Three of Hammer Films best known actresses, Ingrid Pitt ("The Vampire Lovers"), Caroline Munro ("Kronos") and Veronica Carlson ("Dracula Has Risen from the Grave"), have banded together to form a DVD production enterprise called Hammer Glammer Films Ltd. They are currently offering shares in the new venture, proposing to offer one million shares at one pound per share to be offered to potential investors in blocks of 500 shares. "Shares will also be offered to Artistes and Crew," says the official Website, "redeemable when the company is in profit, in exchange for services to the company." The cooperative will produce low-budget horror pictures "aimed at the booming DVD market." Pitt is listed as "Chairman," with Carlson, Munro and Stephanie Pitt listed as "Directors." The first production, "Three For Hell," is planned as an anthology, each star to be featured in a half-hour segment. According to Hammer Glammer's proposal, "the individual segments will be offered to Television as half hour shows. The three segments will also be introduced by the Artiste starring in the film. The resulting 90 minute film will be sold on DVD." For more information, visit:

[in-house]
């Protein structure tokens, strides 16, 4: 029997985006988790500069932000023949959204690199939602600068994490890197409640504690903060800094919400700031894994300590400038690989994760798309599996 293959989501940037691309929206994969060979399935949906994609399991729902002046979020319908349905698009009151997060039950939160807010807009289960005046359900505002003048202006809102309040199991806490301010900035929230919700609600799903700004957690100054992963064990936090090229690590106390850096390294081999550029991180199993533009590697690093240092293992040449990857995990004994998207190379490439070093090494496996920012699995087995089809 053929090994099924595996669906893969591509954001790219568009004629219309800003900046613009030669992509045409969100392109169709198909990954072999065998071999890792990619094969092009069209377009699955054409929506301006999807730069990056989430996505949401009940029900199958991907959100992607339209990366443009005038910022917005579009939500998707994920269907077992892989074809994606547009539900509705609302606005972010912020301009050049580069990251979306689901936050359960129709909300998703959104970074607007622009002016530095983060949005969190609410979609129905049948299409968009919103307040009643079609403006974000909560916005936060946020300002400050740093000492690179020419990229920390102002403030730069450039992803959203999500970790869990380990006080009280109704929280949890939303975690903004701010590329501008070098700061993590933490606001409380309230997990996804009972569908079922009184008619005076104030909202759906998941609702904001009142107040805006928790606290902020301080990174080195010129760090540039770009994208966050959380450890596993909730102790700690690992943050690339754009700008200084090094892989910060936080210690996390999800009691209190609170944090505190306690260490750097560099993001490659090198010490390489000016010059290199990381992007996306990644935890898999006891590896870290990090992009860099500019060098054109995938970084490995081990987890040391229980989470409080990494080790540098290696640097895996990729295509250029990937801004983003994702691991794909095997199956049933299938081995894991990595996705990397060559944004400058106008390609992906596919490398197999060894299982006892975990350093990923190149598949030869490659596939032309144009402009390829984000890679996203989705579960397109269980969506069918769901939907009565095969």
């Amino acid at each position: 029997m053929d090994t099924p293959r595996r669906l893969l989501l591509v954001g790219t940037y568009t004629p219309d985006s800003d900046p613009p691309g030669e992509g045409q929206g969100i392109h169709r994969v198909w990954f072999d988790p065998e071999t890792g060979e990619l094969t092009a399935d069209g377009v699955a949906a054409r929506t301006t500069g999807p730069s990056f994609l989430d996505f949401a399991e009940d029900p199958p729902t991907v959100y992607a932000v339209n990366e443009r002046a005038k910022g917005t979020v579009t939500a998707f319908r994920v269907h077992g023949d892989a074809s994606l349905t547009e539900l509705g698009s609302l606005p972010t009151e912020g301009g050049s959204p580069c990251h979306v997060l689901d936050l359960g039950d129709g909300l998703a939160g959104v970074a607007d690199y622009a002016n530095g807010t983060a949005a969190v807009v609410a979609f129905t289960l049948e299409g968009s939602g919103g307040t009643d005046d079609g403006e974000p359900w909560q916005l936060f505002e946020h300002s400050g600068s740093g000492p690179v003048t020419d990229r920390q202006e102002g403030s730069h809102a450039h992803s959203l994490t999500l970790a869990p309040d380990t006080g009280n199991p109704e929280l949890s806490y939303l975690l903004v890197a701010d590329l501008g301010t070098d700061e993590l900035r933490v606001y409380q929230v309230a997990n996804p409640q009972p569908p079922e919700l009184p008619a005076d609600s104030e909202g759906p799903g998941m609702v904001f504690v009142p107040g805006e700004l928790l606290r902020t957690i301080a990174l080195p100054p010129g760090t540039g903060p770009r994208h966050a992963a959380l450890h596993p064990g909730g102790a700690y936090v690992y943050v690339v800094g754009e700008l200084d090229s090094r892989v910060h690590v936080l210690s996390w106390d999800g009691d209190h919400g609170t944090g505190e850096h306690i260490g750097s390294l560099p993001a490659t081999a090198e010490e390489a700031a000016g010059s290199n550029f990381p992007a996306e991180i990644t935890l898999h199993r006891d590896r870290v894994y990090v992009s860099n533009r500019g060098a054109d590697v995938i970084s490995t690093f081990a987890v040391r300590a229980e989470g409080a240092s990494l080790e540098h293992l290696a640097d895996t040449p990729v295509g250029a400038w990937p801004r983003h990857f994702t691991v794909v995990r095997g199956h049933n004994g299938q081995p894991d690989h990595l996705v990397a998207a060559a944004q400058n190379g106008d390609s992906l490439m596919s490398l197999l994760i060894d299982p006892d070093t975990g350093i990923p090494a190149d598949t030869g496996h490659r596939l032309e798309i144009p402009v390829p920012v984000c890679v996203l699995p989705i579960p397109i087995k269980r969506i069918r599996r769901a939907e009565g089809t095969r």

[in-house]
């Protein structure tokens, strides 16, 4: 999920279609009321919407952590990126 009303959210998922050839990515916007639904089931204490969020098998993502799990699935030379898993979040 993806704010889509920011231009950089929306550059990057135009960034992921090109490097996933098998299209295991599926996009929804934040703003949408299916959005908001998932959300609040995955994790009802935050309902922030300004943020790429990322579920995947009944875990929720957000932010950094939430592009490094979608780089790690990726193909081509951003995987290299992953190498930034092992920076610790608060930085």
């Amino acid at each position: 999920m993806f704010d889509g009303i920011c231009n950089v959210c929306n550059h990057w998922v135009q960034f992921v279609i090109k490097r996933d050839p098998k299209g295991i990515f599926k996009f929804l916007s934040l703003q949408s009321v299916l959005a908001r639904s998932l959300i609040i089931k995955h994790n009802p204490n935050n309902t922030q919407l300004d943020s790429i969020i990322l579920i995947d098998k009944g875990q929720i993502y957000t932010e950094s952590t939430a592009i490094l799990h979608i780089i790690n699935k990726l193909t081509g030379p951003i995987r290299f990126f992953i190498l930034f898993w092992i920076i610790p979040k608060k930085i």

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Brace yourself! "Horror Host Palooza" will soon be upon us! The Bay Area's retro-hip, fez-wearing wildman, Will "The Thrill" Viharo, has again wrangled a slew of gruesome celebs who'll present what we expect to became a Golden Gate tradition at the Parkway Speakeasy Theater. Here's the rundown for this year's fearsome festivities according to "The Thrill" himself:

Part one: Thursday, October 7, 7:30 "Creature Features" legend John Stanley, Docktor Goulfinger and Mr. Lobo return for more moonlit madness. This time Paul Naschy drools with the ghouls as the Spanish Wolf Man battling sexy female vampires in "The Craving." And then for a truly obscure psychotronic experience you must stay for "Dr. Jekyll's Dungeon of Death," in which the mad doctor plays "Hyde" and go seek with some swingin' modern day San Franciscans! Both rarities courtesy of The Werepad. Admission: $8

Part two: Thursday, October 21, 7:30 The one and only Bob Wilkins returns to The Parkway along with John Stanley, Dr. Goulfinger, and Mr. Lobo to host the local big screen revival of the South Sea island monster bash "Godzilla vs. the Sea Monster," co-starring Mothra, in a brand new 35mm print. Plus, the brand new B-movie classic "Lost Skeleton of Cadvara," a hilarious, pitch perfect riff on 1950s sci-fi gems like "Cat-Women of the Moon" and "Brain From Planet Arous!" Plus, live theremin music by Robert Silverman! Admission: $12

Part three: Road Show at Copia, The American Center for Food, Wine and the Arts, Friday, October 29, 8pm It's a "Hipster Halloween Party" up in Wine Country featuring William Castle's creepy classic "House on Haunted Hill," starring Vincent Price, in the original "Emerg-O!" Plus, the pioneering 3D short, "Murder in 3-D" directed by George Sidney, the Three Stooges short, "Spooks!" and very special musical guests Johnny and Gin Atomic. All this plus Doktor Goulfinger and Mr. Lobo. Admission: $6

The following Websites are packed with additional, indispensable info: